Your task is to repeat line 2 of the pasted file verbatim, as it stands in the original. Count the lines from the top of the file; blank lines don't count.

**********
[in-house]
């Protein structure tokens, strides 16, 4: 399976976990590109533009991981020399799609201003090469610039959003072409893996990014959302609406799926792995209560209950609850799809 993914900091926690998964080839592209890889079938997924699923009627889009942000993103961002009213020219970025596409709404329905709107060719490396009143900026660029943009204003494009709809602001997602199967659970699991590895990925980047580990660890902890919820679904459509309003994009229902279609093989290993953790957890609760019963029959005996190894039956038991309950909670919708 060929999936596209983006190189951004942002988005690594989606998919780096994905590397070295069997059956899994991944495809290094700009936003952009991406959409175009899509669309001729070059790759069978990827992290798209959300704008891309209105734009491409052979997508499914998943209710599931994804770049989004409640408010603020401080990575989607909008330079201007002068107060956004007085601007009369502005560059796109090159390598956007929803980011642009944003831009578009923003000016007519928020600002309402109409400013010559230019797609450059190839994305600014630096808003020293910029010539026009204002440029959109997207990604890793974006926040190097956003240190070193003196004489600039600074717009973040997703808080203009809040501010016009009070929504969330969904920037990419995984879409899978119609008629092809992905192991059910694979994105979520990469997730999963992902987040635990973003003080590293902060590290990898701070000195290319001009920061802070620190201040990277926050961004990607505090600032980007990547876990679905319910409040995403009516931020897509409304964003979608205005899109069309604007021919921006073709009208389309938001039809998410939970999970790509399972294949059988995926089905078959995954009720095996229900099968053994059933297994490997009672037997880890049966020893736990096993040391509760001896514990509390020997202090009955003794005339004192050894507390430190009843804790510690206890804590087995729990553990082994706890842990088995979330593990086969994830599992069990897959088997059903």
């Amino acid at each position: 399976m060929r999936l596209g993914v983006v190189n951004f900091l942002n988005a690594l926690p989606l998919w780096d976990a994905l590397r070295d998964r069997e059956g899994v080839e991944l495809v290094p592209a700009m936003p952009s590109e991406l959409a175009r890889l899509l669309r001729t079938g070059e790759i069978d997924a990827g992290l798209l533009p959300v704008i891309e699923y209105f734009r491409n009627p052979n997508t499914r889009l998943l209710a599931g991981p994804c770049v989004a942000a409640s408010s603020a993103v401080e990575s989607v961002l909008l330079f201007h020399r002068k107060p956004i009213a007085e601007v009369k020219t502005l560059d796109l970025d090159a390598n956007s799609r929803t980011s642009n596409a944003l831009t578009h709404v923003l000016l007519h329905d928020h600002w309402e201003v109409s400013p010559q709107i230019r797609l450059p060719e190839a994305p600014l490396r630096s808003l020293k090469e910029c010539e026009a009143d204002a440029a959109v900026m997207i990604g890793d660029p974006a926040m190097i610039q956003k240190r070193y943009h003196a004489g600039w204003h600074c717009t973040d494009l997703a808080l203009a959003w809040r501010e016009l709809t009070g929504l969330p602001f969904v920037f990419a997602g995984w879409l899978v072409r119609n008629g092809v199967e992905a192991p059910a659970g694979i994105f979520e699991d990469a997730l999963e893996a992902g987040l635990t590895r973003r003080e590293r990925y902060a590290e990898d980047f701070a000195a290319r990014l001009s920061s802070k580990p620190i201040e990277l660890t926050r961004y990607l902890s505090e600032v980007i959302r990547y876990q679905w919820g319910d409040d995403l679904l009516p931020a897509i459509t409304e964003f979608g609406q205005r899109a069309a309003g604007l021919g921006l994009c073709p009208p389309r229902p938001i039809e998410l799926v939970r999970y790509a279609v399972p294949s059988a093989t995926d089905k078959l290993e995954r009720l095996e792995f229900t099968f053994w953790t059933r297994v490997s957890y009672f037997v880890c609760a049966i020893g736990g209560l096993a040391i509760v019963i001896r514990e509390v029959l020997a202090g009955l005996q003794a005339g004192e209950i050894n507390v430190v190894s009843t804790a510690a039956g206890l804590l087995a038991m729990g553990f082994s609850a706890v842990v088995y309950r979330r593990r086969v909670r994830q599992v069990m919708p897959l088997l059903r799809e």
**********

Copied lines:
């Protein structure tokens, strides 16, 4: 399976976990590109533009991981020399799609201003090469610039959003072409893996990014959302609406799926792995209560209950609850799809 993914900091926690998964080839592209890889079938997924699923009627889009942000993103961002009213020219970025596409709404329905709107060719490396009143900026660029943009204003494009709809602001997602199967659970699991590895990925980047580990660890902890919820679904459509309003994009229902279609093989290993953790957890609760019963029959005996190894039956038991309950909670919708 060929999936596209983006190189951004942002988005690594989606998919780096994905590397070295069997059956899994991944495809290094700009936003952009991406959409175009899509669309001729070059790759069978990827992290798209959300704008891309209105734009491409052979997508499914998943209710599931994804770049989004409640408010603020401080990575989607909008330079201007002068107060956004007085601007009369502005560059796109090159390598956007929803980011642009944003831009578009923003000016007519928020600002309402109409400013010559230019797609450059190839994305600014630096808003020293910029010539026009204002440029959109997207990604890793974006926040190097956003240190070193003196004489600039600074717009973040997703808080203009809040501010016009009070929504969330969904920037990419995984879409899978119609008629092809992905192991059910694979994105979520990469997730999963992902987040635990973003003080590293902060590290990898701070000195290319001009920061802070620190201040990277926050961004990607505090600032980007990547876990679905319910409040995403009516931020897509409304964003979608205005899109069309604007021919921006073709009208389309938001039809998410939970999970790509399972294949059988995926089905078959995954009720095996229900099968053994059933297994490997009672037997880890049966020893736990096993040391509760001896514990509390020997202090009955003794005339004192050894507390430190009843804790510690206890804590087995729990553990082994706890842990088995979330593990086969994830599992069990897959088997059903």